Castle Panic is one of those kid friendly games where everyone is trying to protect their castle from encroaching orcs and goblins who are trying to destroy it. Everyone works together discussing strategy, sharing cards, and winning (or losing) together. It’s a great game that starts off pretty calm and ramps up quickly after every turn as more and more creatures emerge from the forest. The game dynamics are clear and well thought out. Plus they provide you with a little cheat sheet card so you cn remember the stages of every turn. It’s definitely defeatable among adults as we’ve done it a number of times, but it would still be fun to play with a younger crowd to help them develop more strategic skills.
Monikers is an adult game that’s best in groups of 5-6. It’s a blend of taboo and sherades done in such a way that even the shyest of game planners won’t feel the pressure to perform. Each game consists of three rounds with a deck of cards handpicked by everyone in the group. The first round you can say and do whatever you need to in order for your team to guess what’s on the card. Next round you can only use one word. The final round you can only act.
The best part? The deck of cards you use never changes throughout the whole game. After each round when all the cards from the group-made deck have been claimed by either team, they get shuffled back together and used for the next round. Suddenly the game dynamics shift and you can visibly see first-time players “ah-ha” moment as the second round begins. You’ve already seen and heard all of the cards in play be described in the first round so things get a whole lot easier, and funnier in the second and third ones. It’s an amazing game that leaves you talking about it for hours after it’s over. It takes off the pressure I for one always feel playing these types of games and you’re left with just a good, hilarious time had by all.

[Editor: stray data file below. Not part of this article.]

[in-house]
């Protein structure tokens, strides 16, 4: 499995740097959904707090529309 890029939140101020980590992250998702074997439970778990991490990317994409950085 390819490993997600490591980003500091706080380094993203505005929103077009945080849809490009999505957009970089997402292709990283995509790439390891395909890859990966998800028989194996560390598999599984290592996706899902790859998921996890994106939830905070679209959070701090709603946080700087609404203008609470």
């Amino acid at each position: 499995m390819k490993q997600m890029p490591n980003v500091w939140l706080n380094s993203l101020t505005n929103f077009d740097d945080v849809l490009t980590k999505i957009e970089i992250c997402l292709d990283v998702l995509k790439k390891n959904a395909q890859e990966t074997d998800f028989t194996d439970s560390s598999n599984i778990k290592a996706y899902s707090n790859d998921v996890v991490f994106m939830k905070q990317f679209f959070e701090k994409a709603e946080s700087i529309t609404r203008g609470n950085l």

Escape, the Curse of the Temple has to be my favorite board game we’ve played yet. I constantly find myself convincing people to play with me as it’s only a ten minute game from start to finish. You and your friends are a team of explorers uncovering the mysteries of a secret temple by revealing tiles as you explore. Your goal is to uncover gems while looking for the exit by using custom dice to help you move around. Sounds simple until you add in the element that everyone plays at the exact same time, constantly. So everyone is rolling dice, exploring all at the same time all the while listening to an included soundtrack that builds the tension. The soundtrack tells you at two different times when you have to quickly run back to the center of the map or fear losing a dice for the rest of the game. The dice can also betray you by showing black skulls that you have to roll gold skulls in order to unlock. It’s a collaboration game of course so if you’re in the same room as another player, you can share your dice to help uncover gems together or unlock a friend who has rolled all black skulls. If you don’t clear off enough gems and escape the temple through the exit before the soundtrack ends, everyone in your party loses.
Now I know it sounds pretty complicated in a brief description, but it’s a fun, fast-paced family friendly game that people figure out after one quick round of diving into it. I’ve never felt so much adrenaline from playing a game and everyone always ends up in a panic throwing dice around trying not to get trapped when everyone is rushing back to the center of the map. It’s hilariously fun to watch as a bystander and even has expansion packs that make things more challenging once you can escape the temple like a pro.
If you want more in-depth descriptions of the games, there are actually a lot of game-plays on Youtube. I have wasted many hours watching other people play through games that it’s kind of absurd. Also, if there are any categories of games you want to see my favorites of next (games that screw your partner, strategic games, etc), leave requests in the comments.!